The CSAT and Practice[+] are designed by the Climb Foundation to help candidates. We are advocates for more opportunity to shine and less opportunity to fail, and we strive to level the playing field.

The Computer Laboratory

Practice Paper 3 Question 8

A whiteboard has \(p\) \(``A"\) symbols and \(m\) \(``B"\) symbols written on it. You choose any two symbols to erase and replace them with another one according to the following rules:

  • \(A A \Rightarrow B\)
  • \(A B\text{ or } BA \Rightarrow A\)
  • \(B B \Rightarrow B\)

If you continue to apply replacements for as long as possible, which values of \(p\) and \(m\) result in a single \(A\) remaining at the end?

The above links are provided as is. They are not affiliated with the Climb Foundation unless otherwise specified.

Hints

  • Hint 1
    Can the number of \(A\)s on the whiteboard increase?
  • Hint 2
    What restrictions exist on how we may reduce the number of \(A\)s?
  • Hint 3
    ... and what does that tell you about \(p?\)
  • Hint 4
    The question essentially asks to remove all \(B\)s. Couild there be a situation when you cannot remove a B? Justify.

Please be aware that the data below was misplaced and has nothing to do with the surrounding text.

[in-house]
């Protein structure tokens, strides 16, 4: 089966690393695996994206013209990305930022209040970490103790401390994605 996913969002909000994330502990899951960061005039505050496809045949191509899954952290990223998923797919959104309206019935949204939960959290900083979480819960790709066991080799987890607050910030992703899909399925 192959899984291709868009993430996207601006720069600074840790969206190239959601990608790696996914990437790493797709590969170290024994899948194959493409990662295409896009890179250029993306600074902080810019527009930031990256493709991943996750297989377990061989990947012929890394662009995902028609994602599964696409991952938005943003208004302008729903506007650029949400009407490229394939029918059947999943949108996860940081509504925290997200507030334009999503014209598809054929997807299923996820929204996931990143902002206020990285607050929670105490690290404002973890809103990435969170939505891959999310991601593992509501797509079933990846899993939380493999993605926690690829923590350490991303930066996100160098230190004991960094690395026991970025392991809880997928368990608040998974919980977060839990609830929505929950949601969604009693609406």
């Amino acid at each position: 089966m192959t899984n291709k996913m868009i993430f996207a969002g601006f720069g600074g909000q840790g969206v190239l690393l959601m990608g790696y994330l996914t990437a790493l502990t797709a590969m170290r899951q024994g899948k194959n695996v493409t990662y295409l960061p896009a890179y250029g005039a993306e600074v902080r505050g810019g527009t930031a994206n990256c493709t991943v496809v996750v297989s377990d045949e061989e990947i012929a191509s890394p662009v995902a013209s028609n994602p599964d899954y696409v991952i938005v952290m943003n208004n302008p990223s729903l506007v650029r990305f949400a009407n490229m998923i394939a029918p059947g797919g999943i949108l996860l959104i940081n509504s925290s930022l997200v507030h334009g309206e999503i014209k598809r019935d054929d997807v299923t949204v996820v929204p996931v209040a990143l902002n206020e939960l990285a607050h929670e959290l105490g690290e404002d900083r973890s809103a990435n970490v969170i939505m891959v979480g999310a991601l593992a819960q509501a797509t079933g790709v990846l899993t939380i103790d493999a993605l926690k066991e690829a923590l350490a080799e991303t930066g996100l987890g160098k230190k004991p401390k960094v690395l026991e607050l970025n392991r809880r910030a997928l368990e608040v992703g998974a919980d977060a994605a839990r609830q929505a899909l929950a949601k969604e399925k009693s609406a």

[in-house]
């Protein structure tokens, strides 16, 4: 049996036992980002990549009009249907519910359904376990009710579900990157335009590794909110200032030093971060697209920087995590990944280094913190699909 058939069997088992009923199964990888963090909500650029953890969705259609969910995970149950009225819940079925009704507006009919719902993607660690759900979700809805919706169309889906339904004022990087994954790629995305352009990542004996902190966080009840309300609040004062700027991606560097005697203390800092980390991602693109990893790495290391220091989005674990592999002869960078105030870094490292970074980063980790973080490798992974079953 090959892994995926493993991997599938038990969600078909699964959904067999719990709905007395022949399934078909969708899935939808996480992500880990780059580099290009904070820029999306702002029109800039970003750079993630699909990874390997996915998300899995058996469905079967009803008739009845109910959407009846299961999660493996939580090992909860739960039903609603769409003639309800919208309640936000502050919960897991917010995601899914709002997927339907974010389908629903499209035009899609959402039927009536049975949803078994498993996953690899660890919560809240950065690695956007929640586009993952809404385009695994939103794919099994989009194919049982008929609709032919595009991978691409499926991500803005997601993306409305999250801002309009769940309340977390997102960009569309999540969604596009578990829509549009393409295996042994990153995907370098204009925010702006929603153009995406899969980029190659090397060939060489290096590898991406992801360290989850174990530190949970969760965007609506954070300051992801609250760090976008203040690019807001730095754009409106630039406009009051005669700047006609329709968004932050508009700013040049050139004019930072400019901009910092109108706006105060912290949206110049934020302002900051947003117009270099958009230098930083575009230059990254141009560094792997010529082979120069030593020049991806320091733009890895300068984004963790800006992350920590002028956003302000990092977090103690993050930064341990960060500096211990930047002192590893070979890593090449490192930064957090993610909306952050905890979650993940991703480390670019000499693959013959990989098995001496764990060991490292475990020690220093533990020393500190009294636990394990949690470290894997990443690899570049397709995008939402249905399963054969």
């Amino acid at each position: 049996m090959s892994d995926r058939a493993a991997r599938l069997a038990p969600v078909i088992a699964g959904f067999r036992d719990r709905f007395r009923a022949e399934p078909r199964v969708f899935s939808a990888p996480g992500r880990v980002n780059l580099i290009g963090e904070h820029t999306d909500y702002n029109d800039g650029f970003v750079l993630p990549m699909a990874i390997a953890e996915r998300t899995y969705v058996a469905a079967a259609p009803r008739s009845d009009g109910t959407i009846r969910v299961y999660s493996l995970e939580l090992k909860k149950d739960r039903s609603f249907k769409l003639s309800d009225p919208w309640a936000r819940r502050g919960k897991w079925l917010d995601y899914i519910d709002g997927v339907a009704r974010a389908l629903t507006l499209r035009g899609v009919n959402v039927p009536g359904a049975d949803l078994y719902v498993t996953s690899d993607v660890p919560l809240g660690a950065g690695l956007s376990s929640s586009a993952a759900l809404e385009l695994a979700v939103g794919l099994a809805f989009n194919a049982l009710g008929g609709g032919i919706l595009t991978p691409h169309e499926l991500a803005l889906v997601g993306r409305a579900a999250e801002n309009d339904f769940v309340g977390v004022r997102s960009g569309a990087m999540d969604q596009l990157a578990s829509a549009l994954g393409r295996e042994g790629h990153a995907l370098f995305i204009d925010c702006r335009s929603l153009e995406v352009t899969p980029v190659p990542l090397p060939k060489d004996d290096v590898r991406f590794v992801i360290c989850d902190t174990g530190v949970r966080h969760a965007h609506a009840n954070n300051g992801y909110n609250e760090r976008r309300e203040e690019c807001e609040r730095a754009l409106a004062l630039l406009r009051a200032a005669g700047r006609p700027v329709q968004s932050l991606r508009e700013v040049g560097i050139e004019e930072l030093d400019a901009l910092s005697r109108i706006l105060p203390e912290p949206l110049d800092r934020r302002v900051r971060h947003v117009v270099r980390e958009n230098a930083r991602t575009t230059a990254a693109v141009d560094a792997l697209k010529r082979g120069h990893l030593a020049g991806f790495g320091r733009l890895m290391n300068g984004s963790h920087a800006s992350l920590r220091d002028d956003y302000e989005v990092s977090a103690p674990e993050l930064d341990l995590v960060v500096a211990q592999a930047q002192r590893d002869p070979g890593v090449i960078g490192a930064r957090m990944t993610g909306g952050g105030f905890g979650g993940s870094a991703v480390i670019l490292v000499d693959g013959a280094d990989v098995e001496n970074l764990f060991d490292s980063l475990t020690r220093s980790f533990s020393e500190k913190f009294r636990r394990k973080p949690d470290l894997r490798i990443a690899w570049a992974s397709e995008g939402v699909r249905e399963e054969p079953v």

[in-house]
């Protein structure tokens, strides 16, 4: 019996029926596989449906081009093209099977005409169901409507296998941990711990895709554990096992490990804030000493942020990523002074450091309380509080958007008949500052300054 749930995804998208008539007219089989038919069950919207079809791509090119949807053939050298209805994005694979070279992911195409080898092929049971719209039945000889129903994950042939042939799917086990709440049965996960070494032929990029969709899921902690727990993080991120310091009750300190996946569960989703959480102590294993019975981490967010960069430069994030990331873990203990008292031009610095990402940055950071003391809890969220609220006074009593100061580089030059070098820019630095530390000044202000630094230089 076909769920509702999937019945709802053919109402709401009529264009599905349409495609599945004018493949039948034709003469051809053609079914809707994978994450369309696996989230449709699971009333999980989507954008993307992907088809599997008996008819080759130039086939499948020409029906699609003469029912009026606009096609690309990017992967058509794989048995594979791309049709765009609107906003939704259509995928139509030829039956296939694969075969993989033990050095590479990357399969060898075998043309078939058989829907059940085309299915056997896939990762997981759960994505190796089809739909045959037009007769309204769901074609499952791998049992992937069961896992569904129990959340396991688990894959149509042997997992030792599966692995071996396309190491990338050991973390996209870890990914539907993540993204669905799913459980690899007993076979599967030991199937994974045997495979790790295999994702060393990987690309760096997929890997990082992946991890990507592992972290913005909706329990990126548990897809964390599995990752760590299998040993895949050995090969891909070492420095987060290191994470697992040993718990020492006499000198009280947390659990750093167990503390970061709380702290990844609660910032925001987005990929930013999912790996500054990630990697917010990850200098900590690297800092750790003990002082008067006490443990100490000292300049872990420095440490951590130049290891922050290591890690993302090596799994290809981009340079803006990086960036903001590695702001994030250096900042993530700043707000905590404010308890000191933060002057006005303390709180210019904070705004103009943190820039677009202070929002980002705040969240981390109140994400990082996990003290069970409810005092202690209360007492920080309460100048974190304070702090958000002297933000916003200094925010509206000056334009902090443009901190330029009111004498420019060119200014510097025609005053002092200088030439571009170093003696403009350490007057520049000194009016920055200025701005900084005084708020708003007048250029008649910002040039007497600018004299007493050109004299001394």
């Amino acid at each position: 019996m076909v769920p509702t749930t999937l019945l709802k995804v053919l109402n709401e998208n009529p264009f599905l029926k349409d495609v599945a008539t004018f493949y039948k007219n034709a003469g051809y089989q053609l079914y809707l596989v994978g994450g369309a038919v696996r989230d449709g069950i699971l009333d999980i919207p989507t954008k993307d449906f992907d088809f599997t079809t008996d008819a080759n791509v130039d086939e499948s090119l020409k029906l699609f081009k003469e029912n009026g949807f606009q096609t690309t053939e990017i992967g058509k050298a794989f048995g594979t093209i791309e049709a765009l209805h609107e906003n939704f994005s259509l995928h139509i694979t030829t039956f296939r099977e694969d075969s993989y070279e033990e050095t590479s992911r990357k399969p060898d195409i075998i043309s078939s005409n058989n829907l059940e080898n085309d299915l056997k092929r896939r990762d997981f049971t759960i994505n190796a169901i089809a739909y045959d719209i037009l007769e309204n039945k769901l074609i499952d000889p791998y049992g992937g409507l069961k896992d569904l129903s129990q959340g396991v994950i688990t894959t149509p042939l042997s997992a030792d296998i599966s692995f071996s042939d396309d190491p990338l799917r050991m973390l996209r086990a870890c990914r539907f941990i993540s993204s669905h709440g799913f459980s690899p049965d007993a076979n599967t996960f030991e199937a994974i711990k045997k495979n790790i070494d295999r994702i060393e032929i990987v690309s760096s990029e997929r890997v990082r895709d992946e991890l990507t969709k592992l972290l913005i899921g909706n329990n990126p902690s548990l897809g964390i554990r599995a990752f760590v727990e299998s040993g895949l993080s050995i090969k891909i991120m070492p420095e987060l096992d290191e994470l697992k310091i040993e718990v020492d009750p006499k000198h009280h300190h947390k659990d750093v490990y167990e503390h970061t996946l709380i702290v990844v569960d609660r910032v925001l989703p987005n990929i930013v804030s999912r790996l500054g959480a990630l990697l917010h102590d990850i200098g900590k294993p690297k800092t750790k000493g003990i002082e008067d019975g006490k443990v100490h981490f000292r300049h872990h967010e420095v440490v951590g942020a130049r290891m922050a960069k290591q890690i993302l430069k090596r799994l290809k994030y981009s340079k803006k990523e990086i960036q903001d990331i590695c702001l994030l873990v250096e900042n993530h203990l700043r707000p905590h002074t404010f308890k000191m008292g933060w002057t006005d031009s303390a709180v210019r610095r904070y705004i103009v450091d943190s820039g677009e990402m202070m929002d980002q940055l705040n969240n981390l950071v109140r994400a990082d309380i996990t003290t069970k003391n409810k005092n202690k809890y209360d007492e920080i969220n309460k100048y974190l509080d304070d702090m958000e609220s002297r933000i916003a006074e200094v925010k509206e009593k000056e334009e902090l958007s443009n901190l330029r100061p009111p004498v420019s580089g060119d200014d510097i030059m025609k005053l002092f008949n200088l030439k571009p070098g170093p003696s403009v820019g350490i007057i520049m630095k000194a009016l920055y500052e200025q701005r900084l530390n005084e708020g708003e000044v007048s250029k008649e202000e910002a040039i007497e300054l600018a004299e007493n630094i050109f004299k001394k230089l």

Solution

The number of \(A\)s can never be increased, so \(p\geq1.\) Also, as the number of \(A\)s may decrease only by \(2\) at a time via the first rule, \(p\) must be odd (since we need one \(A\) at the end). In contrast, there is no constraint on the initial number of \(B\)s. Since the number of \(A\)s is always greater than \(0,\) we will always be able to apply a replacement if there is at least one \(B.\) Every replacement that involves a \(B\) reduces the number of \(B\)s by one. Consequently, the number of \(B\)s will be reduced to \(0\) no matter how many we started with.

If you have queries or suggestions about the content on this page or the CSAT Practice Platform then you can write to us at oi.footas[email protected]. Please do not write to this address regarding general admissions or course queries.